Sunday, June 5, 2016

Weapons on campus, just cause, management rights and public policy

The Superior Court in Rhode Island has set aside an arbitrator's award that had reinstated, without back pay, a housekeeper at Rhode Island College for having, and misplacing, a gun on campus.

The facts of the case were largely undisputed. Grievant, a thirty year employee, maintained that he was licensed to carry a weapon and that he unintentionally brought the gun with him when he reported to work. He testified that when he realized his error he started to return the weapon to his vehicle but didn't do so because he observed elementary school children near his car. He returned to work with the gun still in his possession. Shortly after leaving work grievant realized the gun was no longer in his possession. He called the College's Safety and Security office and reported that he believed he may have left the gun in a bathroom he was cleaning. The gun was not found in the bathroom, but in a trash can near one of the school buildings. Following an investigation grievant's employment was terminated, and that termination was grieved.

The arbitrator accepted the grievant's assertion that he brought the gun onto campus inadvertently and had no intent to cause harm. However he found grievant's conduct reckless and noted that "no employee can credibly claim to think that bringing a firearm to a college campus could be acceptable behavior." Nevertheless he concluded that termination was too severe a penalty and ordered the College to reinstate grievant without back pay.

The College sought to vacate, and the Union sought to confirm, the award. The Court granted the College's request to vacate. Relying on several cases arising in connection with disputes involving the  Department of Corrections, the Court found that the arbitrator had abused his authority and that his award was contrary to public policy. 

While recognizing that arbitrators have the authority to modify discipline, the court observed:

While the CBA states that just cause is needed to suspend or terminate an employee, it does not state that a different level of just cause is needed to suspend, rather than to terminate, an employee. See CBA, Art. 24. In one clause, the CBA says that just cause is needed to discipline employees, and in another clause, the CBA states that just cause is needed to suspend or terminate employees. Id. However, nowhere in the CBA does it state that more cause must be found to terminate an employee rather than to suspend an employee.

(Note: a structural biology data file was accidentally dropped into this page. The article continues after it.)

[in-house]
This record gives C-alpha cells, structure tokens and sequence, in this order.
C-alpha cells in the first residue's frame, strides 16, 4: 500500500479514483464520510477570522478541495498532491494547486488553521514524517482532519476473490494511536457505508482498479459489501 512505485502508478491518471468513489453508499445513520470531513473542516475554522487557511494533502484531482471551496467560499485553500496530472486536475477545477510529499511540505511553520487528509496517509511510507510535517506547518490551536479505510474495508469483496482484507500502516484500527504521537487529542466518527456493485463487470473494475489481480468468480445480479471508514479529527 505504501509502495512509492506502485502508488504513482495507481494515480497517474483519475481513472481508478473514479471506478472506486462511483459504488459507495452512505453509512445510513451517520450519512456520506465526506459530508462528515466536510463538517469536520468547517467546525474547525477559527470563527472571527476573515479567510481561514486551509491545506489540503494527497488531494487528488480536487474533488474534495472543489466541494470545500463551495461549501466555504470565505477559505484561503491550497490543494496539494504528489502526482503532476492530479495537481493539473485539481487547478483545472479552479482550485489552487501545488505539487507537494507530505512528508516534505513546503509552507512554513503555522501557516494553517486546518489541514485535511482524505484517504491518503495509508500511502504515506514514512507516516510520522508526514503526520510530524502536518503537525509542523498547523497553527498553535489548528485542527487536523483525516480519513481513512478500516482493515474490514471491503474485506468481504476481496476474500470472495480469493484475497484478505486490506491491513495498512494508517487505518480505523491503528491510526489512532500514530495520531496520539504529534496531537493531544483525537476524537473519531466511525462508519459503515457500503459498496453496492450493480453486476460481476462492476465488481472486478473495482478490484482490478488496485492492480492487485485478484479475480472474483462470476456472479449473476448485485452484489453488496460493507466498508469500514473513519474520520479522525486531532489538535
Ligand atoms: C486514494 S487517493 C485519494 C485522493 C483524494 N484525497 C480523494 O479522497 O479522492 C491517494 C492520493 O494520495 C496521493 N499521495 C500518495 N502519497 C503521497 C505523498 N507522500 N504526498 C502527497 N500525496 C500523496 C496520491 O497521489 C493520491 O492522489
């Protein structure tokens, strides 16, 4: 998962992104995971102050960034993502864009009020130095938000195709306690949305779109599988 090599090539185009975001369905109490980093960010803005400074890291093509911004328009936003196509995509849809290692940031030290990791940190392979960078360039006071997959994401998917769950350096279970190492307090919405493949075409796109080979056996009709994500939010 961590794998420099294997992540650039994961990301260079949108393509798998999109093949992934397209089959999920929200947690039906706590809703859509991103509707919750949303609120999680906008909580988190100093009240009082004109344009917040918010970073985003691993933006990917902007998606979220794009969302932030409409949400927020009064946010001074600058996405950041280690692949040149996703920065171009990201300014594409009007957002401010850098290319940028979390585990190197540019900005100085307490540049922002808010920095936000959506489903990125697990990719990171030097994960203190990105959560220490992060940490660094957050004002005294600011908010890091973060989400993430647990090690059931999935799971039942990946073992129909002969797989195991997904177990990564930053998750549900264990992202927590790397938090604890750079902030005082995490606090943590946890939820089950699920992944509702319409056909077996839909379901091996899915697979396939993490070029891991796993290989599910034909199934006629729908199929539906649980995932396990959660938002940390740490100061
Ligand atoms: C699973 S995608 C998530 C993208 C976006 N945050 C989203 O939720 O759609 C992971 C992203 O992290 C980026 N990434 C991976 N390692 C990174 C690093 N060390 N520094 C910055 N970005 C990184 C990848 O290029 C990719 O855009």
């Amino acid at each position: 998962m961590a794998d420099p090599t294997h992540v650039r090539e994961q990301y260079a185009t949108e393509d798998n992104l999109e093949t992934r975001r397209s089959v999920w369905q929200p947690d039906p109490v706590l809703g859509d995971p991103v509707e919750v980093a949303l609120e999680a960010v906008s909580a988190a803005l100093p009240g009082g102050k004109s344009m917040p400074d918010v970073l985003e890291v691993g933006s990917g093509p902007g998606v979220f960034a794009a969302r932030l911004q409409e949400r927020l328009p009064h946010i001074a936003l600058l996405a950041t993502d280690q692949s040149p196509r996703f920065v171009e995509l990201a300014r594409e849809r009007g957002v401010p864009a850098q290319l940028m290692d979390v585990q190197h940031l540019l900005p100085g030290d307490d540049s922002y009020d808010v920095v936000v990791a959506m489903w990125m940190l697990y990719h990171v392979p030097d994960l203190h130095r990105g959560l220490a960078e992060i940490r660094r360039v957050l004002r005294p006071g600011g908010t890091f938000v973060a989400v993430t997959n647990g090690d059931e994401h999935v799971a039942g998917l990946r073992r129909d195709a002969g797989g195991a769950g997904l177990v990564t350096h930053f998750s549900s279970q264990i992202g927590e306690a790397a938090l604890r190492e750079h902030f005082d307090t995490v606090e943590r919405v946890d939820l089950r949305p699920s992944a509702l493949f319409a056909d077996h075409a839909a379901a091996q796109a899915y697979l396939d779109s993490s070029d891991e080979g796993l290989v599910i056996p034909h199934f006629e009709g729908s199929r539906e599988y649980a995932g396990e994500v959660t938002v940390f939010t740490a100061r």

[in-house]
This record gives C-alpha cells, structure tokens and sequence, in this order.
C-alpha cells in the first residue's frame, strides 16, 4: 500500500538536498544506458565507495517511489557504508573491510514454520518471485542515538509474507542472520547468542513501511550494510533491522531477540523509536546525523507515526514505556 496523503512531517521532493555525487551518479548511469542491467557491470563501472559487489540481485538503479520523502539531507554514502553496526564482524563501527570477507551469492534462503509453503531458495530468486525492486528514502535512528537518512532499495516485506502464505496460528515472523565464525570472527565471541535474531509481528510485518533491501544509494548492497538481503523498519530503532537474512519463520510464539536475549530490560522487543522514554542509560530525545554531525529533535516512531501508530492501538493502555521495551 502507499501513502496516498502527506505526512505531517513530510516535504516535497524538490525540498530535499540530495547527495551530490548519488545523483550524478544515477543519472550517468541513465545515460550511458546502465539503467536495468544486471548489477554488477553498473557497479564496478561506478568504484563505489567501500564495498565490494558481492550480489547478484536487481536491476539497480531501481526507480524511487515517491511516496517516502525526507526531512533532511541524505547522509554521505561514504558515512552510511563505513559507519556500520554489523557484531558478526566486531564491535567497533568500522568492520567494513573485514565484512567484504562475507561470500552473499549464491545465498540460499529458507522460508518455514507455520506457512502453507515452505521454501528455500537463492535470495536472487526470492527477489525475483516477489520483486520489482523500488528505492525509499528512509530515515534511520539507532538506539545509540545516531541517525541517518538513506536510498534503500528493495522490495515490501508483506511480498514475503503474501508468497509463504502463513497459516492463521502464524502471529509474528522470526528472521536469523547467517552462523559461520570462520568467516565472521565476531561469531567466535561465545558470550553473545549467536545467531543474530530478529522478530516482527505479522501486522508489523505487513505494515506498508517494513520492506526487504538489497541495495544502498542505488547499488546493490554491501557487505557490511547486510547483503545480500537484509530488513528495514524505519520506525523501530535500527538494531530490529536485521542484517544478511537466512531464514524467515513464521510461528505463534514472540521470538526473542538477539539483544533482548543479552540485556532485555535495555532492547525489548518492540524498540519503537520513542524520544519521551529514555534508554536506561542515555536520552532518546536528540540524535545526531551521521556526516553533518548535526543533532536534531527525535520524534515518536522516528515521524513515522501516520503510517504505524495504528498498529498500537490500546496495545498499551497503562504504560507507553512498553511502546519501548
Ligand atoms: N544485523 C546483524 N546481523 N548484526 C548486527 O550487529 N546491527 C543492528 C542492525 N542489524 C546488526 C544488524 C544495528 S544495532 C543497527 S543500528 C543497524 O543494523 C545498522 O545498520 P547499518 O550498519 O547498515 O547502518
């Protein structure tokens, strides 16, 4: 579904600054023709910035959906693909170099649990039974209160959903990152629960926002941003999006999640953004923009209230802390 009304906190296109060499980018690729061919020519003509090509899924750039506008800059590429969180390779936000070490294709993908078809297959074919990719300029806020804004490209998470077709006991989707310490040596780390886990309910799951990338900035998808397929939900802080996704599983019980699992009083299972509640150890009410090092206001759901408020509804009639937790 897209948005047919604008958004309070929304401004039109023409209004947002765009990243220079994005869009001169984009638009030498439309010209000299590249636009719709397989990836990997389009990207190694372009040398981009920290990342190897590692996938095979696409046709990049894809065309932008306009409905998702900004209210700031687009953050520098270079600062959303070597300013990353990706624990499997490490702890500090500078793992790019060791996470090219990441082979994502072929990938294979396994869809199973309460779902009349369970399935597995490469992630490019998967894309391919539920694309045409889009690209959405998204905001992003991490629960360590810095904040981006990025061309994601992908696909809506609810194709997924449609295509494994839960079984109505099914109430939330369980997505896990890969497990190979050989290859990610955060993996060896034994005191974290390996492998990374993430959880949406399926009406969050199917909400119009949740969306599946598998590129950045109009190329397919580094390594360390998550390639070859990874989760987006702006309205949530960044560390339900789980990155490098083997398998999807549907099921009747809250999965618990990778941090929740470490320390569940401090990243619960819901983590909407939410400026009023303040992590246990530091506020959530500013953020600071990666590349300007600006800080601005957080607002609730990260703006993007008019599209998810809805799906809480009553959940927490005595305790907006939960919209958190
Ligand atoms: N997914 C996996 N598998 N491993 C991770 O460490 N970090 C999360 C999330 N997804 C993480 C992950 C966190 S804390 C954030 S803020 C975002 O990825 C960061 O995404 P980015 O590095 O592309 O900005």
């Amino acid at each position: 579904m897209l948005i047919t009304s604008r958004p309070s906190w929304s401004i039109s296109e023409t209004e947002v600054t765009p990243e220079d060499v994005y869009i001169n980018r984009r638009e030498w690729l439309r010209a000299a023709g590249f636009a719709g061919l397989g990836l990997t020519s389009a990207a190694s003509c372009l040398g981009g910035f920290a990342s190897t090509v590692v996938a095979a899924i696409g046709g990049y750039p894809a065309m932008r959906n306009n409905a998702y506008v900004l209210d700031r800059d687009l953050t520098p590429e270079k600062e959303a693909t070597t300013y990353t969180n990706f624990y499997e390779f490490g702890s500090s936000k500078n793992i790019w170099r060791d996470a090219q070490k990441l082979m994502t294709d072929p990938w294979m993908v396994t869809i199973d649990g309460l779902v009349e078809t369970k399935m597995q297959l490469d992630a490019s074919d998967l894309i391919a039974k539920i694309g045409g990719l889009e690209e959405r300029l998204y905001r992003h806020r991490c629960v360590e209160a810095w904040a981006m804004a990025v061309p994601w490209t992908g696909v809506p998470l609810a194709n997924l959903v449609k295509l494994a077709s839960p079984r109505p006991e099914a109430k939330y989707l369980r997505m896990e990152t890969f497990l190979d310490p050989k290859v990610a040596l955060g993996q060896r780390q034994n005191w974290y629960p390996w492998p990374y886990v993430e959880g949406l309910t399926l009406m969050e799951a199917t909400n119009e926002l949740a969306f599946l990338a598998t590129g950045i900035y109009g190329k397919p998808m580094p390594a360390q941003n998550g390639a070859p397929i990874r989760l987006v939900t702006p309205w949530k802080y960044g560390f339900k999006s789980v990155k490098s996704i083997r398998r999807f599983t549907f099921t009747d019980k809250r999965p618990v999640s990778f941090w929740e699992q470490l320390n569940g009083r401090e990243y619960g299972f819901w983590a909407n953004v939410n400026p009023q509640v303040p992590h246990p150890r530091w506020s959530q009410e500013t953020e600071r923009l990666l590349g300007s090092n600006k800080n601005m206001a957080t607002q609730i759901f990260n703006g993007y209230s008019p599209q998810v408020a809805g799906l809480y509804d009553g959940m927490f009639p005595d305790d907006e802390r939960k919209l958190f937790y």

The court acknowledged that the arbitrator listed the management rights clause of the cba as a relevant contract provision, but concluded that he failed to mention or discuss the relevance of that provision. The court found this constituted  "an abuse of the arbitrator's power" and that the arbitrator therefore exceeded his authority.

The court also found the award contrary to public policy, relying on a "dominant, well-defined policy against violence in the workplace." It concluded:

Here, the arbitrator's decision, like the decision of the arbitrator in State v. R.I. Bhd. of Corr. Officers, 819 A.2d 1286, was irrational because it rendered RIC powerless to terminate an employee who had exposed the campus community—employees and students alike—to the security risk of a fully loaded firearm by bringing and then losing said firearm on campus. In light of the strong public policy interest that exists concerning keeping our schools, colleges, and universities safe from violence and crime, it is irrational and contrary to public policy to divest the Board and the State of the authority to terminate an employee who undisputedly violated a policy aimed at creating a safe and efficient campus and workplace.

For both of these reasons the court vacated the award.

News reports do not indicate if the Union intends to appeal. 

The court's opinion can be found here.

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